Background Meningiomas are more prevalent with increasing age, and there is no general consensus of surgical management for this group of tumors. The role of resection and the predictors of recurrence of meningiomas in elderly patients have not been well established. The authors reviewed their experience of surgical resection of these tumors in elderly patients and determined the factors for recurrence. Methods Clinical and radiologic information of 81 elderly patients with meningiomas was retrospectively reviewed. Simpson grading scales were used to evaluate the extent of surgical resection. Statistical analysis was conducted using Kaplan-Meier curves and Cox proportional hazards regression. Results In this study, the recurrence rate in the grades I-II resection group was 10%, whereas in the grades III-IV resection group, the recurrence rate was 46% (P < 0.001). In Cox regression analysis, Simpson grades I-II/complete resection was revealed as a significant predictor of recurrence-free survival (P = 0.002). The hazard ratio for recurrence after grades III-IV resection was 5 times higher than after grades I-II resection. Location, size of the tumor, medical comorbidities, Karnofsky Performance Status, Geriatric Scoring System (GSS) score >16, and repeated resection were identified as predictors of recurrence-free survival after resection of meningiomas. Conclusions Elderly patients with meningiomas having a GSS score >16 and undergoing Simpson grades I-II/gross total resection have low operative morbidity, mortality, and recurrence rates and are less likely to continue on antiepileptic medications. Although complete tumor resection is the goal, the surgical approach should be tailored to each patient depending on the patient's GSS score.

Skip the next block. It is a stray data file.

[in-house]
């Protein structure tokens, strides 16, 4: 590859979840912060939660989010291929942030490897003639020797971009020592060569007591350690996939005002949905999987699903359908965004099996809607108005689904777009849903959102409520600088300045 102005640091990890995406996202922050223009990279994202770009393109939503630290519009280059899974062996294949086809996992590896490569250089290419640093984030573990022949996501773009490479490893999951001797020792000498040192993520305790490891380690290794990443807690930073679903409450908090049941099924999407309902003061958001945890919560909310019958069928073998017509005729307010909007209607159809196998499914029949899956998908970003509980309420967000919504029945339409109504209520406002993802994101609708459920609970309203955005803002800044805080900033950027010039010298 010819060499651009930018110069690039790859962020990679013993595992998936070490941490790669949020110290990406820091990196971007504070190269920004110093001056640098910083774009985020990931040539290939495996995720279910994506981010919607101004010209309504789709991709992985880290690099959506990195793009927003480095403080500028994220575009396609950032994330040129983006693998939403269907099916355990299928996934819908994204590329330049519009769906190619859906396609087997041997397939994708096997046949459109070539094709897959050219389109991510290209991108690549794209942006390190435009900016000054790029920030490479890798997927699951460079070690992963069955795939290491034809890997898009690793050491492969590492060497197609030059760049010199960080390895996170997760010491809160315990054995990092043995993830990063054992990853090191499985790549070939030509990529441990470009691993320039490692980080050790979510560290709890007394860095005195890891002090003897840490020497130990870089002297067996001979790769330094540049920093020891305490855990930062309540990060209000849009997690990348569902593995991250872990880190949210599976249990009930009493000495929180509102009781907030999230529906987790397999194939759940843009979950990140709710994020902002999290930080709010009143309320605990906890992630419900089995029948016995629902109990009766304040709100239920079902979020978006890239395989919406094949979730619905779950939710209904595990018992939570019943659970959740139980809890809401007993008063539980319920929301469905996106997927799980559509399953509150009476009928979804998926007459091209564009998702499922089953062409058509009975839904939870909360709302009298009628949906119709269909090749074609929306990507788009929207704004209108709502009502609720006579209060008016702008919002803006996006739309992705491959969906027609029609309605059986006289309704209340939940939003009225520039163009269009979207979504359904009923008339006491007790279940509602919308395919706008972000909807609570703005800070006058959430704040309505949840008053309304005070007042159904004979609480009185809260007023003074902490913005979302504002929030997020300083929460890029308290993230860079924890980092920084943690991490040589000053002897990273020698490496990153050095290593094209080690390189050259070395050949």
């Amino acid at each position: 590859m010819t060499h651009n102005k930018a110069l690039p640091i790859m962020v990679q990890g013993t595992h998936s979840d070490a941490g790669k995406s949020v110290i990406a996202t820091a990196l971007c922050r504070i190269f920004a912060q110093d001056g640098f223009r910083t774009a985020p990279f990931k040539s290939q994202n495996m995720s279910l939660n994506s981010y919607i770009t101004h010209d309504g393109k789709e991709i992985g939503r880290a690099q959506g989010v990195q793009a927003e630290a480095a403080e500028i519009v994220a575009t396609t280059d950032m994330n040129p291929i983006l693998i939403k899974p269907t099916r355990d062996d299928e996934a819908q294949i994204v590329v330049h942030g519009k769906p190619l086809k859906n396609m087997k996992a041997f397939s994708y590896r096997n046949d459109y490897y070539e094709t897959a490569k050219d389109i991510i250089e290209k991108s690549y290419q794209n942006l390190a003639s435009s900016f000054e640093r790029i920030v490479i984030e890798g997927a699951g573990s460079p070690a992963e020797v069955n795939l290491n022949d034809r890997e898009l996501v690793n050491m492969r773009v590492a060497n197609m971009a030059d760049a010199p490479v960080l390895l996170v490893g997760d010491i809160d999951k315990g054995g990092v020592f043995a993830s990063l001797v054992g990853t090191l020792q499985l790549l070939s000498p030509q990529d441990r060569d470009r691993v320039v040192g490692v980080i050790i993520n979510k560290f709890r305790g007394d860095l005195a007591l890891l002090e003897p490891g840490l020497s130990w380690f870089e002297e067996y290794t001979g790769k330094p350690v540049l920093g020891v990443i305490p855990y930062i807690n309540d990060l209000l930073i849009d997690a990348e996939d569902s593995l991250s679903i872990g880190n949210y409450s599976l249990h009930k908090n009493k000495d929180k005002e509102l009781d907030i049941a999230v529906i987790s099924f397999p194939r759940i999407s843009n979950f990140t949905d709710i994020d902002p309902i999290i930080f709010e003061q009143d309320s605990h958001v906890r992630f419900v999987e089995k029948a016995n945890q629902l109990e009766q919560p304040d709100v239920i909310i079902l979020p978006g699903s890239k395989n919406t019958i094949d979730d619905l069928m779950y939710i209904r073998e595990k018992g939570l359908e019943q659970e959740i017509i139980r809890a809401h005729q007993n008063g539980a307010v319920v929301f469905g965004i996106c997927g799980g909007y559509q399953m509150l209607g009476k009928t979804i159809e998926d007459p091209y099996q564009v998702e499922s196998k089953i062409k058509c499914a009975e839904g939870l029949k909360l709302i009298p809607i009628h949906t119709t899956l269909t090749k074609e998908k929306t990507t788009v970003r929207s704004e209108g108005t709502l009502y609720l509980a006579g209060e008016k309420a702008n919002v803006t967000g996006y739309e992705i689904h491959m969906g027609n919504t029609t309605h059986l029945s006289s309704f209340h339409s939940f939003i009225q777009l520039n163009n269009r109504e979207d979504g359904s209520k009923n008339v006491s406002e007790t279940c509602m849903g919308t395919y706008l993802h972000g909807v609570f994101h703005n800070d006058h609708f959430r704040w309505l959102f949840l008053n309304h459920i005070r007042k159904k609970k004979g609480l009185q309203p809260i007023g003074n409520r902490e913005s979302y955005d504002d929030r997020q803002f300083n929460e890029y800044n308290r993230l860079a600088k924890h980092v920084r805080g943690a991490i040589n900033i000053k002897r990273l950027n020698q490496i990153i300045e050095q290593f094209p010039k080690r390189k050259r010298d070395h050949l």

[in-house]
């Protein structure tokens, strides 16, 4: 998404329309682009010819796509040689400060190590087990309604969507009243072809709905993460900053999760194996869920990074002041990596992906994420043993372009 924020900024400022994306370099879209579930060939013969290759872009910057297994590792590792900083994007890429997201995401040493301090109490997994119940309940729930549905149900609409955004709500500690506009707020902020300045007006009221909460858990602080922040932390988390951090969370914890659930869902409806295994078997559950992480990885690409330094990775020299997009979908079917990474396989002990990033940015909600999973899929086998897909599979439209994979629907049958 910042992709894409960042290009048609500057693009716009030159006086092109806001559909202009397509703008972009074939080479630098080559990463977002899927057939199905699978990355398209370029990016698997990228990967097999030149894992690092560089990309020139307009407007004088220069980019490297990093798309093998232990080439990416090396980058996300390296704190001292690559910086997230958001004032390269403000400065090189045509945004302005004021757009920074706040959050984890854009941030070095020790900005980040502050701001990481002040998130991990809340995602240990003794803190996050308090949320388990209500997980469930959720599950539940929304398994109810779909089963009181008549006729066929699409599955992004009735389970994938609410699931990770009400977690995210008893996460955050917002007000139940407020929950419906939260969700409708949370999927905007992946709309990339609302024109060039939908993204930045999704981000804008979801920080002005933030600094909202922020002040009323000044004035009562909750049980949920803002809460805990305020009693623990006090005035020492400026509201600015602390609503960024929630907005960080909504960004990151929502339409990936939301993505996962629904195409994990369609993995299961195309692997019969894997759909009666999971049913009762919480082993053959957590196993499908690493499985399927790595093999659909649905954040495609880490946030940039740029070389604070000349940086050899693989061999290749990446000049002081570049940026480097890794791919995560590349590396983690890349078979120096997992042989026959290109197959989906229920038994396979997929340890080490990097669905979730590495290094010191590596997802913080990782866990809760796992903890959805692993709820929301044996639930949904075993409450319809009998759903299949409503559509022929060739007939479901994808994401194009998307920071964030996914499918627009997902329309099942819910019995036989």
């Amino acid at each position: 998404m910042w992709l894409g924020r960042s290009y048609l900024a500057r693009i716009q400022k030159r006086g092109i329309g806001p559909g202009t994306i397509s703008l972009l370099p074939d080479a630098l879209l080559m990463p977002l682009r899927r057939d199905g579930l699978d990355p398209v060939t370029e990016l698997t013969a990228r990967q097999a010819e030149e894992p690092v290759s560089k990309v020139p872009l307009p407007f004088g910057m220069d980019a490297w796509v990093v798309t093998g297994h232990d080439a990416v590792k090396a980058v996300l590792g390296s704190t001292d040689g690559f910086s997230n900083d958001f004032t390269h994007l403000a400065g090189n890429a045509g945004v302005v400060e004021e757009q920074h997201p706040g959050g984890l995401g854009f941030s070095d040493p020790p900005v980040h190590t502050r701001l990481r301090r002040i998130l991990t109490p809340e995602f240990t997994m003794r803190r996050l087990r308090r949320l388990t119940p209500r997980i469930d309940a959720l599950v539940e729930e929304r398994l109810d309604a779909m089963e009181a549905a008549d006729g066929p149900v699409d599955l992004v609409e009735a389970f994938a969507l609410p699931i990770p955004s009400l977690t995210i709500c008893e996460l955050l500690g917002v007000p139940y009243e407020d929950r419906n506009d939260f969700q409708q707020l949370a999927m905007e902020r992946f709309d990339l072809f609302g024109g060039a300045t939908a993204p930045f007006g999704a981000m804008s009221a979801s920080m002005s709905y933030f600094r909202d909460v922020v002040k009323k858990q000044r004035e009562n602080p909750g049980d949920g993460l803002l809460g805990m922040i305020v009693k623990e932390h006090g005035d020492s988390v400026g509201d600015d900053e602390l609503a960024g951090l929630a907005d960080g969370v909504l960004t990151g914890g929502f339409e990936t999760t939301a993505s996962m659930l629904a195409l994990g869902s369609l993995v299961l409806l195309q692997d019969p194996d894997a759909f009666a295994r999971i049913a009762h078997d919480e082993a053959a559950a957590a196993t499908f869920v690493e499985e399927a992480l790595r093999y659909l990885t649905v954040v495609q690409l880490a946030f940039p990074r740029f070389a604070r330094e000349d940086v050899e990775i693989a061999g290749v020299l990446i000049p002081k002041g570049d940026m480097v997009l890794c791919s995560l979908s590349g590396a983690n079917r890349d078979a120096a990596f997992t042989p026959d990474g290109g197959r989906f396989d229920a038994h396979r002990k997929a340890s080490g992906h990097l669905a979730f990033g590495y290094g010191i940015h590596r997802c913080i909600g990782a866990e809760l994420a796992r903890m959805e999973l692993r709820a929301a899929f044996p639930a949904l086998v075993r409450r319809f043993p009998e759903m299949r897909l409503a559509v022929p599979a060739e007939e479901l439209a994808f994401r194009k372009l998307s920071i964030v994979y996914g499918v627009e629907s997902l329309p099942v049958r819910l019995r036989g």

All Science Journal Classification (ASJC) codes
- Clinical Neurology
- Key words Geriatric